In the latter, the internal guide tube is metallic and projects axially with respect to the external body. This tube has at its rear end a transverse plate trapped, in use, between two opposite surfaces formed respectively on the external body and on a fixed structure to which the external body is fixed.

In addition, provision is made for fixing the plate to the body by clamping, as can be seen in FIG. 1 of this document. A static sealing joint is interposed between the plate and the dorsal face of the external body. In use the pressure varies in the cavity delimiting, with the piston, a variable-volume control chamber.

In certain cases it may be desirable not to grip the plate between the fixed structure and the external body since this makes it necessary to provide a specific surface on the fixed structure.

In this case it may be thought to use solely a fixing by crimping of the plate onto the metallic external body made of castable material, for example based on aluminium.

A problem of strength of the fixing is then posed under the effect of the pressure variations occurring, in use, in the cavity, knowing that the guide tube plate forms the base of this cavity.

In order to do this it may be thought to stiffen the internal periphery of the plate, for example by means of a rim projecting axially with respect to the external periphery of the plate. This increases the cost of the guide tube.

The object of the present invention is to mitigate these drawbacks simply and economically.

The invention therefore aims to make the fixing of the guide tube to the external body more robust. Another aim of the invention is to reduce the cost of the guide tube.

SUMMARY OF THE INVENTION

According to the invention a receiver of the type indicated above, in which connection means act between the external body and the guide tube in order to fix the guide tube to the external body, is characterised in that the base of the blind cavity consist of an internal flange on the external body directed radially towards the axis of axial symmetry of the guide tube. By virtue of the invention it is not a radial plate on the guide tube but an internal flange on the external body which is subject in use to the pressure variations during the operations of disengaging and engaging the clutch.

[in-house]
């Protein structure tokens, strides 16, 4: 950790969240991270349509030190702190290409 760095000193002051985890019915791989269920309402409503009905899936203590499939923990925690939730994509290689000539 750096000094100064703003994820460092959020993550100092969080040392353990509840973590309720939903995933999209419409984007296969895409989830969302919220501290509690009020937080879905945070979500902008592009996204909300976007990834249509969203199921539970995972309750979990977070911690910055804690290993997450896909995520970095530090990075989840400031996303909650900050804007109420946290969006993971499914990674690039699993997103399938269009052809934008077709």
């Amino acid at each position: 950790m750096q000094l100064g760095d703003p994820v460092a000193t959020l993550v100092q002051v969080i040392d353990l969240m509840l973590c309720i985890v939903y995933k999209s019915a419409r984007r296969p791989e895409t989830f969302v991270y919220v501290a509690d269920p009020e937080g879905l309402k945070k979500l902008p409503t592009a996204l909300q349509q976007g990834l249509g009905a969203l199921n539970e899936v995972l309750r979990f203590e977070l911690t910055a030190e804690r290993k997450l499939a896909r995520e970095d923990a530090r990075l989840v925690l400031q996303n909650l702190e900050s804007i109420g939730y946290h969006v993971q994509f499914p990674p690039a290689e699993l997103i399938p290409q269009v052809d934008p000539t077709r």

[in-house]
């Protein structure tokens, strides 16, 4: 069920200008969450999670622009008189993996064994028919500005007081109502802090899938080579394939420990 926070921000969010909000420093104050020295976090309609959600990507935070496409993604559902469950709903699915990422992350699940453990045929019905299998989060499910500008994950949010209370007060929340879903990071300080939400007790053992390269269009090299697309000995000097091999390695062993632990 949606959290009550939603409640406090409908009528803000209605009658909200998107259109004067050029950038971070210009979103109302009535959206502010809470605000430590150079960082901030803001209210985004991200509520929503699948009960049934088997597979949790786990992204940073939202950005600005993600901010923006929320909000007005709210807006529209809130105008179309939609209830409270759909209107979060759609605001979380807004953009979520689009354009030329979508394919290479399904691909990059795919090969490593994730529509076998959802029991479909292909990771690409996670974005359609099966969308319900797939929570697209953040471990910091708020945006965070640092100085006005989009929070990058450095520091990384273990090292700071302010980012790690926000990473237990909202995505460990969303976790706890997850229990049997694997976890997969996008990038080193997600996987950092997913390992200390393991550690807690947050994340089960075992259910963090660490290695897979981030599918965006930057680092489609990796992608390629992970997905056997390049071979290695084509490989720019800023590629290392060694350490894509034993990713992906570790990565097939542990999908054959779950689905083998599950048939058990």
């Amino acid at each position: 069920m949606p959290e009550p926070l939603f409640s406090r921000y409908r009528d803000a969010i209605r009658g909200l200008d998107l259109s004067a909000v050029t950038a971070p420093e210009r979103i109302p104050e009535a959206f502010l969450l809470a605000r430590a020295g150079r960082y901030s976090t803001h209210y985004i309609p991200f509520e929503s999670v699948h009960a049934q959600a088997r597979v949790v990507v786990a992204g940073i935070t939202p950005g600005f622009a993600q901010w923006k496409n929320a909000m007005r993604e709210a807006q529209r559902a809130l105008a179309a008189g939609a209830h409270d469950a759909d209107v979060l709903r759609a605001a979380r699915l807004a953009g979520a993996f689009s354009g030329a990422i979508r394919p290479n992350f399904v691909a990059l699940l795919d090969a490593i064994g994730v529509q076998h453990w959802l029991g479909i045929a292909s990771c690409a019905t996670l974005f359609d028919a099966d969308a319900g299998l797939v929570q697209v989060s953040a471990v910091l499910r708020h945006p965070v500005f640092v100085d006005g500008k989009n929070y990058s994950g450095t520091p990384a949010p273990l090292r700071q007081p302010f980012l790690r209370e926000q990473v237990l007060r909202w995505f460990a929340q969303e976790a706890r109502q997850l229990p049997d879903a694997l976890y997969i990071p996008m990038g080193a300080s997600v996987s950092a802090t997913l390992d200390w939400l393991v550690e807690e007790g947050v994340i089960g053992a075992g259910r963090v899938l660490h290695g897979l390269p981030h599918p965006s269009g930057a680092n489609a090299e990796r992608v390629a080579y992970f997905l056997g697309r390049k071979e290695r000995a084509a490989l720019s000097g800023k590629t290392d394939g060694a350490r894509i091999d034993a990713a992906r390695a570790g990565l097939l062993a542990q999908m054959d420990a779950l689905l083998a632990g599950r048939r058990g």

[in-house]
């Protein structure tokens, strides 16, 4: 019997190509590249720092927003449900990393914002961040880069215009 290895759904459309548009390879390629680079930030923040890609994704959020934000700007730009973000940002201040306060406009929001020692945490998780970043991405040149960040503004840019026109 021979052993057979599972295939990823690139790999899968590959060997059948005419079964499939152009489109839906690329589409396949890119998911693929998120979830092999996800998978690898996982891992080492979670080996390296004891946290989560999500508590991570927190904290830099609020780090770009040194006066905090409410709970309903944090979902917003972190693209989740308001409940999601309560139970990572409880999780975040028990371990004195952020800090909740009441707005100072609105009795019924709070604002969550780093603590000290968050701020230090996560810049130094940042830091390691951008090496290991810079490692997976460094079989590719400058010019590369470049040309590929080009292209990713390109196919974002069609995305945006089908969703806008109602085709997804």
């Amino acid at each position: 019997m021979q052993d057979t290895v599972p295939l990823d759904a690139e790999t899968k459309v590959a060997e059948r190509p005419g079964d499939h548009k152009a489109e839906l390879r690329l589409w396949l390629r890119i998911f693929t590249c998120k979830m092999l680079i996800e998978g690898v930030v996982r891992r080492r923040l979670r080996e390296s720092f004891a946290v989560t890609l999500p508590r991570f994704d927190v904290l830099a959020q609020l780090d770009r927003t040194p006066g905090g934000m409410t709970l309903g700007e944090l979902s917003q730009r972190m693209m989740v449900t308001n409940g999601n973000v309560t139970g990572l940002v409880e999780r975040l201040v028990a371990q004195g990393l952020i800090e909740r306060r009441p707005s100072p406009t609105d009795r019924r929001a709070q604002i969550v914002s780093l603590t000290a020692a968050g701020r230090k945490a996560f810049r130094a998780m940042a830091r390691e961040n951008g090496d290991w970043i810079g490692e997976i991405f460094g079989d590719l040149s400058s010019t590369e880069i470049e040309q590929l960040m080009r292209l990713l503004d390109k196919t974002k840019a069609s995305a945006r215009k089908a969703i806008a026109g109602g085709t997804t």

This internal flange is more robust so that the connection means are conserved. The fixing of the guide tube to the external body is more robust, more reliable and more durable.

In addition, the guide tube is conserved because it is the external body which undergoes the pressure variations. The guide tube is less stressed so that the piston slides and therefore moves more precisely and accurately.

In one embodiment, the connection means act between the internal flange and the guide tube.

The guide tube being fixed to the internal flange therefore uses less consumption of materials since its fixing to the external body takes place closer to the axis of axial symmetry of the guide tube. The static sealing joint acting between the external body and the guide tube is also conserved since it is the internal flange and therefore the solid external body which undergoes the pressure variations. This joint is more economical since it is of smaller size than that of the prior art.

In one embodiment, the fluidtightness and fixing of the guide tube are achieved between the internal periphery of the internal flange and the external periphery of the guide tube.

By virtue of these characteristics it is possible for the guide tube to have no transverse plate and thus be purely tubular in shape. This makes it possible to reduce the costs, as well as the material consumed and the manufacturing operations. The guide tube is easier to store and handle. The static sealing joint has the smallest possible size and can be axially oblong in shape for a better seal.

In one embodiment the joint is mounted in a sealing groove which the internal flange has at its internal periphery. Naturally, the structures can be reversed, the groove being formed by pressing in the metallic tube.

The connection means can consist of a local upsetting or creeping of material of the guide tube in a connection groove in the internal flange. The connection groove can be produced at the axially oriented internal periphery, of the internal flange or in the transverse face, turned in the opposite direction to the cavity, of the internal flange. Thus the fixing is robust and reliable, the internal flange being thicker than the guide tube.

The connection groove can be merged with the sealing groove, the joint being interposed between the bottom of the groove, preferably splayed towards the guide tube, and the local upsetting of material of the guide tube. This makes it possible to reduce the number of machinings of the external body.